He's Just Not That Into You
United States, 2009
U.S. Release Date:
PG-13 (Sexual Situations, Profanity)
Theatrical Aspect Ratio:
Ginnifer Goodwin, Jennifer Aniston, Jennifer Connelly, Scarlett Johansson, Drew Barrymore, Ben Affleck, Bradley Cooper, Justin Long, Kevin Connolly, Kris Kristofferson
Abby Kohn & Marc Silverstein, based on the book by Greg Behrendt and Liz Tuccillo
New Line Cinema
He's Just Not That Into You seeks to mine the same vein of romantic comedy ore as Love, Actually - the multi-arc story in which characters cross each others' paths and interact in an attempt to show different facets of one emotion. Unfortunately, while Love, Actually succeeded in providing well-developed characters in (mostly) interesting situations, He's Just Not That Into You is often flat with subplots that feel rushed and/or contrived. The comedy is perfunctory, almost as if the filmmakers wanted their child to be a drama but didn't feel confident enough in the material to proceed without a layer of false levity to keep things from becoming too serious.
As is typically the case with ensemble movies, some of the tales are more interesting than others. In He's Just Not That Into You, there are four primary segments. The first, which consumes the most screen time and is also arguably the least compelling, centers on wallflower Gigi (Ginnifer Goodwin) and bartender/player Alex (Justin Long). The two meet at his club and he gives her advice about why men don't call back some women. Thereafter, she seeks him out whenever she has questions about dating or male/female relationships. They become friends, but she misreads his intentions… or does she?
Then there's Gigi's co-worker, Beth (Jennifer Aniston), who has been living with her boyfriend, Neil (Ben Affleck), for seven years. Tired of always being a bridesmaid but never a bride, she gives him a matrimonial ultimatum. When he replies that he's morally opposed to the concept of marriage, he finds himself in need of a new place to live. Gigi's best friend is Janine (Jennifer Connelly), who is married to Ben (Bradley Cooper). They are comfortable in their union and have just purchased a new house that they're fixing up. But they're not having sex, making Ben ripe prey for Anna (Scarlett Johansson), an attractive yoga instructor/musician he meets at the supermarket. Anna is currently involved with Connor (Kevin Connolly), Alex's best friend, but it's a relationship she deems to be disposable. The fourth story, which feels shoehorned into the overall plot, involves Mary (Drew Barrymore), an ad executive who communicates exclusively through e-mail and texting, and views "having coffee with someone" as chatting with them on-line while both of them sip from a cup.
The relationship that works the best is the Janine/Ben/Anna/Connor foursome, which involves the most "real" depiction of human interaction and the least quantity of saccharine. The actors play their parts convincingly and things aren't wrapped up in a tidy package, complete with a bow and ribbon. This is how life and love often play out - in bursts that are sometimes giddy and sometimes heartbreaking. Had this story been expanded to encompass an entire movie, it likely would have been worth the time needed to watch it.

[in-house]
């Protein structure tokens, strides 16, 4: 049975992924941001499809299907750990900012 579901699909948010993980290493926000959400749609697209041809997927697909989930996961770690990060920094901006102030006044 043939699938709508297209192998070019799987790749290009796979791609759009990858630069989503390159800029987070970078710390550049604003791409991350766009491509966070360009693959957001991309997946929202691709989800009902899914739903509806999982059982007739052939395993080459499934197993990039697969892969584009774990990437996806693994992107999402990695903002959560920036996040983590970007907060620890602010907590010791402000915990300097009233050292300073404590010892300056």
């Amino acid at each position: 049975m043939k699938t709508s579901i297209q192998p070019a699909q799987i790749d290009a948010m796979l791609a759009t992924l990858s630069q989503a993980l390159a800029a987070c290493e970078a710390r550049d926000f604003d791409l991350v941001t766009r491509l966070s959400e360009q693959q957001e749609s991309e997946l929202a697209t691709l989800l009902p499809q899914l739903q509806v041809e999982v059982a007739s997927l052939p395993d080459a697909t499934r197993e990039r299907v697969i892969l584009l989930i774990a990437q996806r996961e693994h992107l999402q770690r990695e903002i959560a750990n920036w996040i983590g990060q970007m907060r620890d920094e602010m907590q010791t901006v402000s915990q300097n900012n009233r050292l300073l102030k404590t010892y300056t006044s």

There's a lot of potential in the Beth/Neil episode, as well, although a lot of it goes unrealized and is marred by a too-predictable and unreasonably sunny resolution. The middle segment, with Beth caring for her ailing father (Kris Kristofferson) is moving, especially when it contrasts her actions with those of her sisters and depicts how happiness in a relationship is not defined by the existence or lack thereof of a marriage license.
The Gigi/Alex friendship-cum-affair is the least credible of the storylines. Not only is it painfully contrived but Gennifer Goodwin's too-chipper performance is annoying. Even in the most obviously scripted of romantic comedies, viewers would be hard-pressed to swallow this sort of character interaction, and the lack of chemistry between Goodwin and Long kills any hope of it being believed. Goodwin has shown that she can provide strong, effective portrayals (such as the one she gives as the youngest wife on Big Love), but He's Just Not That Into You does not represent her finest hour.
Finally, there's Mary, whose insertion into the movie is something of a mystery. (I suppose she's here because the character is in the book.) She could easily be deleted and the only sacrifice would be about 15 minutes sliced off the running time. Besides providing a mouthpiece about the stale topic of how complicated dating has become in an electronic world, this character adds nothing in the way of substance and, when she eventually stumbles into a relationship, it's unsatisfying because we don't know enough about her to care one way or the other.
The director is Ken Kwapis, a man whose primary credits are from television. He did, however, navigate the tricky waters of an ensemble tale with The Sisterhood of the Traveling Pants. Here, he's not as successful. Paradoxically, while all of the stories would benefit from more screen time and there's often a sense that random scenes have been ruthlessly trimmed, the movie as a whole runs too long. The problem is character investment. We care about a few of these individuals, but not all of them, and when the ones we're interested aren't around, we lose focus. This makes the movie a solid choice for at-home viewing, when the fast-forward button is available, but not such a great selection for Valentine's Day in a theater.